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Blind Man, Cary Restaurant Settle Misunderstanding Over Guide Dog

September 21, 2017
Source: (North Carolina)

What started as a conflict between a business owner and a blind man with a guide dog this week quickly turned into a learning opportunity.

Sean Mealin, who is blind, was thrown out of the Himalayan Range Nepali Restaurant, at 910 NE Maynard Road in Cary, [North Carolina] on Wednesday because of his guide dog, Simba.

Mealin said he tried to explain to a hostess that the Americans with Disabilities Act requires businesses to serve customers with guide dogs, but to no avail.

"I asked point blank, 'Are you refusing to serve me because I have a guide dog?' And she said yes," Mealin said Thursday.

He posted a warning to others with guide dogs on his Facebook page, calling the restaurant "actively hostile towards service animals."

Amid the angry comments the post elicited, however, Prativa Karki, whose parents own Himalayan Range, wrote to apologize and explain what happened.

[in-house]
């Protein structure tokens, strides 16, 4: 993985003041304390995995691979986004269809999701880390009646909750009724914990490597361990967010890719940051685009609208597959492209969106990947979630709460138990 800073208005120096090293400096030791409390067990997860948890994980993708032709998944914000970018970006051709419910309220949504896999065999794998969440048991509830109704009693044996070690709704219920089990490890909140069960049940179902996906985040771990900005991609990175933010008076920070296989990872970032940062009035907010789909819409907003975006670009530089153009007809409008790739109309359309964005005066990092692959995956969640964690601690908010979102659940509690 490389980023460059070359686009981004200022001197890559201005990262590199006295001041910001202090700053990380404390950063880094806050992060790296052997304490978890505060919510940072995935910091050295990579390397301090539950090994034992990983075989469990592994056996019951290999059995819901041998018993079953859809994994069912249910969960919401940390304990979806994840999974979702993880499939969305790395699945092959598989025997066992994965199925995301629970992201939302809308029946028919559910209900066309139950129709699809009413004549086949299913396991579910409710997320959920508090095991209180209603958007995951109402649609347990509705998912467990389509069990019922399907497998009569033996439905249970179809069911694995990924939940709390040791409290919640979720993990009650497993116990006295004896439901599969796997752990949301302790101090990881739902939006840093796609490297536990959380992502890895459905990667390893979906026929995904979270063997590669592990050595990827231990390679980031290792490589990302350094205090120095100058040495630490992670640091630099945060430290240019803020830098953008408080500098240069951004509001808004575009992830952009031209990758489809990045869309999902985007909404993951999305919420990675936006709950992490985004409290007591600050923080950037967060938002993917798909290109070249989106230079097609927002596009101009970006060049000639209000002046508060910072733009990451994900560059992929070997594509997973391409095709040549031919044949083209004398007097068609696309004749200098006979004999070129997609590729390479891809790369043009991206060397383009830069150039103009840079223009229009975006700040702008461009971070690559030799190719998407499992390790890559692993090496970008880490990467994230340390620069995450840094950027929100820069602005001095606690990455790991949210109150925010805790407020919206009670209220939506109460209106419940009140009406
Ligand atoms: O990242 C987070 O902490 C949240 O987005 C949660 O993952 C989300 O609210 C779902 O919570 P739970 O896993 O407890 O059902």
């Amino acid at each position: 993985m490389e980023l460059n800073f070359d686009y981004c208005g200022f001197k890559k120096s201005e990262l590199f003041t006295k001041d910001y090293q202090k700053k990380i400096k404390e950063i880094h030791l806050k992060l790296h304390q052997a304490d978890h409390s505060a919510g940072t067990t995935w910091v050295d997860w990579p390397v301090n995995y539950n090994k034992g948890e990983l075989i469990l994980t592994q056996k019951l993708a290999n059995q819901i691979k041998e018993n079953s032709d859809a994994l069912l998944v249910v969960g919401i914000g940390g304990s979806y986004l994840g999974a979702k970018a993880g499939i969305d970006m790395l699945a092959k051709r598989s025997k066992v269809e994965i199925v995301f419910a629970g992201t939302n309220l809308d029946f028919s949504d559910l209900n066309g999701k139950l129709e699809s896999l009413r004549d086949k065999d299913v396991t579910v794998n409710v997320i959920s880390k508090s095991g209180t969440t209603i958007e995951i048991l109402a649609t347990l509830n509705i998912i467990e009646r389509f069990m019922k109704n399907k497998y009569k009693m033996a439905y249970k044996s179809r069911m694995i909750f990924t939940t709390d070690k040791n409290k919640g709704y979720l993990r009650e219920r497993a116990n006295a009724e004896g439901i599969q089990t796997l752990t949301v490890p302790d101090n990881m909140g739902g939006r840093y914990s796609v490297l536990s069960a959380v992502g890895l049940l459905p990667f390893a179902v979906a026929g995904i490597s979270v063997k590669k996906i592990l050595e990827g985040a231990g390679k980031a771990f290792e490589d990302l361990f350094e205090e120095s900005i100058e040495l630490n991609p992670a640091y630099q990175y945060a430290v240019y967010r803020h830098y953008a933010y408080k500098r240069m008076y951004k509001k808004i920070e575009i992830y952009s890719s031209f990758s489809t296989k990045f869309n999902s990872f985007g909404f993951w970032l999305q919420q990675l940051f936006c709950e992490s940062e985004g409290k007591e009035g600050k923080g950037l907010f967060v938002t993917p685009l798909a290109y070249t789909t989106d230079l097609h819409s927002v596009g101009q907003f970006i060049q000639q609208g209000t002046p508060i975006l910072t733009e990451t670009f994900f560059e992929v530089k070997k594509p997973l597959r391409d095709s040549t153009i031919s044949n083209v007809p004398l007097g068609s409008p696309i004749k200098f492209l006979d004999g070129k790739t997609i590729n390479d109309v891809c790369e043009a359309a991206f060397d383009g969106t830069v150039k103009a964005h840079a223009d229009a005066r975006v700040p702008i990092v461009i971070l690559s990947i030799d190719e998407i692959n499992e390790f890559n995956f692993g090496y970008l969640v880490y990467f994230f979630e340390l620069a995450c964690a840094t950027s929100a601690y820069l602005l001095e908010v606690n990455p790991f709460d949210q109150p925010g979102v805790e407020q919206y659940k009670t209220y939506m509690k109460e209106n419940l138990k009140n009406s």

"Almost all the workers at the restaurant are immigrants and have no concept of service animals," Karki wrote. "They did not know the law, they simply saw your dog and thought dogs aren't usually allowed at the restaurant and said no."

Owner Amar Karki, who is from Nepal, said Thursday that his daughter set him straight about the ADA and service dogs.

"My daughter told me, 'Don't do that,' you know," Amar Karki said. "We respect the law, and we applaud the law."

He apologized to Mealin and asked him to come back.

"We invite him. Anytime he come here, he can eat, bring the dog," he said.

Mealin said he was grateful that Prativa Karki intervened and cleared up the misunderstanding.

"She made sure the staff were educated about the rights of people with service animals and assured me something like this would never happened again," he said.

He said he looks forward to taking Amar Karki up on his offer to visit the restaurant with Simba, and he said he hopes his experience will help create awareness among business owners about the rights of [people with disabilities].

"Not just this restaurant, but anyone who sees the social media posts or the newscasts can learn from this and hopefully avoid something like this in the future," he said.

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